On Saturday, I'll have been a published romance author for five years. Throughout those five years, I've often sensed the disdain that accompanies utterance of the term "romance" in the literary world. It's so far beneath all those other genres of real fiction, right? At my local library, the used book shelf sells old VHS tapes---that most people can't even play anymore---for a dollar, while used romance books sell for ten freaking cents.
Kinda gives a girl a complex. So I was ecstatic to get a bit of vindication this past weekend when I sat on a panel called Real Life/Real Love at the first annual Elgin Literary Festival. While one panelist wanted to make it very clear that she wrote (highly esteemed) literary fiction and not (blechy) romance, edgy YA romance superstar Simone Elkeles explained why romance is the hardest genre to write.
I'm paraphrasing here, but essentially what Simone said was that at the beginning of a romance novel, or often from just the blurb, readers know how the story ends: the H gets together with the h and they live HEA. Romance writers can't rely on simple curiosity to know how it all ends to keep readers reading. We have to work every page to keep the reader vested in the characters and caring about how they get together---enough to read all the way through even though they know exactly where the story will end. 'Tis no easy task.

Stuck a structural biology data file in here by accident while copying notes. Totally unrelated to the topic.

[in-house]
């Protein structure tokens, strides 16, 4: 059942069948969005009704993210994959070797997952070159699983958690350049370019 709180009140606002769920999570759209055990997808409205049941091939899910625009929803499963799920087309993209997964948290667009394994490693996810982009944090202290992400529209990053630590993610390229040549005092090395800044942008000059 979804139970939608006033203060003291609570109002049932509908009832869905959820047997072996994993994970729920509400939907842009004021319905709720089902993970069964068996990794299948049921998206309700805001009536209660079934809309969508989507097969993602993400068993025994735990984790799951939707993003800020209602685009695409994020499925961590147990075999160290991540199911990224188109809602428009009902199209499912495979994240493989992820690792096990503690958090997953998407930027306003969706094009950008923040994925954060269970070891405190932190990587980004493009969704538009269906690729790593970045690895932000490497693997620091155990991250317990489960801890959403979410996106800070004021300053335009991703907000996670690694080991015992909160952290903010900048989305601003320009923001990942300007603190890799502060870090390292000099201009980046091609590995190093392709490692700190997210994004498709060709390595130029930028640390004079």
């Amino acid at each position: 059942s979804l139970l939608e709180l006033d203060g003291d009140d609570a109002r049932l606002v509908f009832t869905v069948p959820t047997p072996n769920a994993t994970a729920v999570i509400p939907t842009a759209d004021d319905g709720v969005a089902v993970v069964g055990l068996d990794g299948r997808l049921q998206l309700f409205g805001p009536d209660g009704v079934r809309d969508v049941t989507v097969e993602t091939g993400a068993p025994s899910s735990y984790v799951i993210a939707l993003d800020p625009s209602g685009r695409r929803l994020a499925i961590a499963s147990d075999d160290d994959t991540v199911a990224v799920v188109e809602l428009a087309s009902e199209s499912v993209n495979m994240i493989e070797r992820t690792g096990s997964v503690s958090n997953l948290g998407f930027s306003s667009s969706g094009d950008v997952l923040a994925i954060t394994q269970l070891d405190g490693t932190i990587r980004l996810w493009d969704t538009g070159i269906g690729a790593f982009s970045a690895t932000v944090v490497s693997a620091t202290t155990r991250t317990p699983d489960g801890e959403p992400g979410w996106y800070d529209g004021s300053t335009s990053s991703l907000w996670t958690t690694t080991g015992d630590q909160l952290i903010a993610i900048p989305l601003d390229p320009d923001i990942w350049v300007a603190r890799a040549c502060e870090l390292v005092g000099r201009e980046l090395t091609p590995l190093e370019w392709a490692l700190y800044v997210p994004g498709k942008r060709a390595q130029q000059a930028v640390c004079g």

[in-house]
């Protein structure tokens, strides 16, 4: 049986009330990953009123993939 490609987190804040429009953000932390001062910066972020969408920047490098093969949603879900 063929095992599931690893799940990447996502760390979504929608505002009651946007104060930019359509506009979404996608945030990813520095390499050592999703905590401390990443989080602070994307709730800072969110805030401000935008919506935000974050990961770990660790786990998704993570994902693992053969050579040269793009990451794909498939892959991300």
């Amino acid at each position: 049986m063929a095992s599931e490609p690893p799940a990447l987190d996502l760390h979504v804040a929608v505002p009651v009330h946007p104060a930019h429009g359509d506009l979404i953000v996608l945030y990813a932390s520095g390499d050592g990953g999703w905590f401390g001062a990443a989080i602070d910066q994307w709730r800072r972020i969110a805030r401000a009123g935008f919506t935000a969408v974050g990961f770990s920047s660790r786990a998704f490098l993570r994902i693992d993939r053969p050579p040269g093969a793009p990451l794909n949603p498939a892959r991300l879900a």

For the record, I was a writer's conference newb, so this festival was my first event of the sort. I so much loved getting to meet other authors in real life! Here I am (left) with the super cool & sweet AJ Pine (fellow panelist & my book-signing table buddy) & the wonderfully open and approachable Simone Elkeles (right).
FYI, on Monday at the IWSG website, Alex J. Cavannaugh put together a great piece about the pros and cons of small publishers---with input from 12 authors you just might recognize...